type of neuron that carries messages from sensory receptors to the brain or the spinal cord; known also as afferent neurons
neurons that carry outgoing information from the central nervous system to the muscles and glands; also known as efferent neurons
neurons within the brain and spinal cord that communicate internally and intervene between the sensory inputs and motor outputs.
the bushy, branching extensions of a neuron that receive messages and conduct impulses toward the cell body
the extension of a neuron, ending in branching terminal fibers, through which messages pass to other neurons or to muscles or glands
a layer of fatty tissue segmentally encasing the fibers of many neurons; enables vastly greater transmission speed of neural impulses as the impulse hops from one node to the next
the junction between the axon tip of the sending neuron and the dendrite or cell body of the receiving neuron
chemical messengers that traverse the synaptic gaps between neurons. When released by the sending neuron, they travel across the synapse and bind to receptor sites on the receiving neuron, thereby influencing whether that neuron will generate a neural impulse.
enables muscle action, learning, and memory; with Alzheimer's disease, the neurons that produce it deteriorate
a neurotransmitter associated with movement, attention and learning and the brain's pleasure and reward system; excess activity of this neurotransmitter is linked to schizophrenia, and the lack of it is related to the decreased mobility and tremors of Parkinson's disease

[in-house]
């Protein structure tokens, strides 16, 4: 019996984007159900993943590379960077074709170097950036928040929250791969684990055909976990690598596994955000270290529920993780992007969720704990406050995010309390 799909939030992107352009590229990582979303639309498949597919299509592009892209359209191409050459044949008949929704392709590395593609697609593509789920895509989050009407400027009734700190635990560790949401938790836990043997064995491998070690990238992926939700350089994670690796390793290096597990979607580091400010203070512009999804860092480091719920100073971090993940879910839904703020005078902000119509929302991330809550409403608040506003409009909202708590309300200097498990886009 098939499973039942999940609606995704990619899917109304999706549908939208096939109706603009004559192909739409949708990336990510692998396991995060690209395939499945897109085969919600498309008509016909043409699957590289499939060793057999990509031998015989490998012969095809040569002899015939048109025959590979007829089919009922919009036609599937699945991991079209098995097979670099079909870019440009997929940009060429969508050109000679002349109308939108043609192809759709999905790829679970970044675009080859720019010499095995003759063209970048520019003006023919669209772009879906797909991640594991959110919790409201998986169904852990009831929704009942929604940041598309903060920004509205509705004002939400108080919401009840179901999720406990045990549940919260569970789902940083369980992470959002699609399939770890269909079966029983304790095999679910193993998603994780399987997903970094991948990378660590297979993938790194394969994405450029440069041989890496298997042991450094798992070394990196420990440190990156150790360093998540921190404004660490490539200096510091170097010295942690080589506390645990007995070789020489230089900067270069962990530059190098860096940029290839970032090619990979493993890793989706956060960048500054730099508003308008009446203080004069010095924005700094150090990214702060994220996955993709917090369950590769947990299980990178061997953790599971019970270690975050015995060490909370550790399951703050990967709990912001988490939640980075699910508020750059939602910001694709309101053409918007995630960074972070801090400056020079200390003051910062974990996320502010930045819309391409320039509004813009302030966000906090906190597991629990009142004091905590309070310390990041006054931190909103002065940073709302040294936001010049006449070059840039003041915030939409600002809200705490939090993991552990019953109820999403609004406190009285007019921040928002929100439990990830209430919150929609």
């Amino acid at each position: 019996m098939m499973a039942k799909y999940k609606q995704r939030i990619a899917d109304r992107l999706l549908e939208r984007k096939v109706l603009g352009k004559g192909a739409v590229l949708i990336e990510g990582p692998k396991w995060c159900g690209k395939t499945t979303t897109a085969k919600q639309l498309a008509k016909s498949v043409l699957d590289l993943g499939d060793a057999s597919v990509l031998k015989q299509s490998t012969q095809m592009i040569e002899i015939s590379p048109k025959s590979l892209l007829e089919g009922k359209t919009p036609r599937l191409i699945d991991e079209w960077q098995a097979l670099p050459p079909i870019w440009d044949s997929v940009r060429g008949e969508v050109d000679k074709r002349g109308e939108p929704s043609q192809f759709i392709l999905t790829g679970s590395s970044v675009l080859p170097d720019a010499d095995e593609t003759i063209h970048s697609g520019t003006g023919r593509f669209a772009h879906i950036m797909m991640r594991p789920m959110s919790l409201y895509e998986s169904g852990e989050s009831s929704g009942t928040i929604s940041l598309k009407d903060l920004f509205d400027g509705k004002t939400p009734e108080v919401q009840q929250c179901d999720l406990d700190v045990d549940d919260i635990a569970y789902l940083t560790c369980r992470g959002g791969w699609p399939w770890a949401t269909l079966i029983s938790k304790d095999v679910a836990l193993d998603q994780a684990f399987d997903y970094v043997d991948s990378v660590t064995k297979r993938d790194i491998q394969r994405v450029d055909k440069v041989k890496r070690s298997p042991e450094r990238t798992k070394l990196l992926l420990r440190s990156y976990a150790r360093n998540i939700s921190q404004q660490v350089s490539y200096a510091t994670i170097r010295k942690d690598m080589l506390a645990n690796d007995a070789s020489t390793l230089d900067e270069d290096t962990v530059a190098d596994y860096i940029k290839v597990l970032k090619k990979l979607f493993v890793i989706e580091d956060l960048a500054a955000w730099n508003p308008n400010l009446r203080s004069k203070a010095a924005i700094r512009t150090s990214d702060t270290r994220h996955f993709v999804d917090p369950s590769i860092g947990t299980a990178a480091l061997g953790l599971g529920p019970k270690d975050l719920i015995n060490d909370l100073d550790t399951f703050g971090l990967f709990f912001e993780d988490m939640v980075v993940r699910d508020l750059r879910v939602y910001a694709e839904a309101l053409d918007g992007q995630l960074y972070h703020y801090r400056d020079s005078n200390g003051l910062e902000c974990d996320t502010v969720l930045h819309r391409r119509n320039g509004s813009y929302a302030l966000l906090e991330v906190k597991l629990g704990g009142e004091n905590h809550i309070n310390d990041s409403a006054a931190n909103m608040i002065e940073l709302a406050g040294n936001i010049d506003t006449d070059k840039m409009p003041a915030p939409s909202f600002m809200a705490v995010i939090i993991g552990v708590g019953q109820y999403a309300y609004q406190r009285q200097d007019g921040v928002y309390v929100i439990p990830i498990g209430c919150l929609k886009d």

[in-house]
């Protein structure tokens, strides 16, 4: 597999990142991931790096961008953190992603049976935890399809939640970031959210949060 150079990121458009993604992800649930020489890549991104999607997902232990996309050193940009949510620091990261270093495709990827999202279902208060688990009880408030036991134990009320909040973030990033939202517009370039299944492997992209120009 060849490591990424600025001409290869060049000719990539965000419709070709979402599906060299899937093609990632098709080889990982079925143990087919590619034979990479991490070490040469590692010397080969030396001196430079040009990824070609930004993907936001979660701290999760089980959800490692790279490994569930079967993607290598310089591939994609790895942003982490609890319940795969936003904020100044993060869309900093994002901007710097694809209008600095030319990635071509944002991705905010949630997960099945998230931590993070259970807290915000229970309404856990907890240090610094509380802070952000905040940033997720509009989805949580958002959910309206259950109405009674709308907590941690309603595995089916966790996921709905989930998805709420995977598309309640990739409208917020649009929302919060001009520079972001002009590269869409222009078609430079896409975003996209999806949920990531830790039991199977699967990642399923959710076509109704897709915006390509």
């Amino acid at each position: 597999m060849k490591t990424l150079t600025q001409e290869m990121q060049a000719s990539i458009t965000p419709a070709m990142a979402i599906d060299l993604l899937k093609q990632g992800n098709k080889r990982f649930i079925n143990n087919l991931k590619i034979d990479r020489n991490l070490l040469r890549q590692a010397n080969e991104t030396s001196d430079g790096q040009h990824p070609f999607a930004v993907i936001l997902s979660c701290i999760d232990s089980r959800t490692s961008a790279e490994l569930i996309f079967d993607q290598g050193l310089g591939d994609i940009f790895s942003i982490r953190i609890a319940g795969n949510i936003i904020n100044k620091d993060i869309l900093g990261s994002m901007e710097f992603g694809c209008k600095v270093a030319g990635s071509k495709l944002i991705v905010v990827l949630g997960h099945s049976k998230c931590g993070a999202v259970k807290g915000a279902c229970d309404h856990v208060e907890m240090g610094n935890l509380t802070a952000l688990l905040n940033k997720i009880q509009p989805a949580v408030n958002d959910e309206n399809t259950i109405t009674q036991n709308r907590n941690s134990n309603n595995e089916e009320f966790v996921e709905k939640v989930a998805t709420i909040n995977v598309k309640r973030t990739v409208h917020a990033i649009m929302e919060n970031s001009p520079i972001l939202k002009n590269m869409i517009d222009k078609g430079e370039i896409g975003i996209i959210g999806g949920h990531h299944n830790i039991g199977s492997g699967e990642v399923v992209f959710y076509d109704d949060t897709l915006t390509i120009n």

a neurotransmitter that affects hunger, sleep, arousal, and mood; it appears in lower than normal levels in depressed persons
helps control alertness and arousal; an undersupply can depress mood; while an oversupply can lead to mania
GABA (gamma-aminobutyric acid)
a major inhibitory neurotransmitter; an undersupply linked to seizures, tremors, anxiety and insomnia
a major excitatory neurotransmitters: involved in memory. Oversupply can overstimulate brain,producing migraines or seizures (which is why some people avoid MSG (monosodium glutamate) in food
a drug that is similar enough in structure to a neurotransmitter molecule to mimic its effects (e.g., morphine mimics the action of endorphins)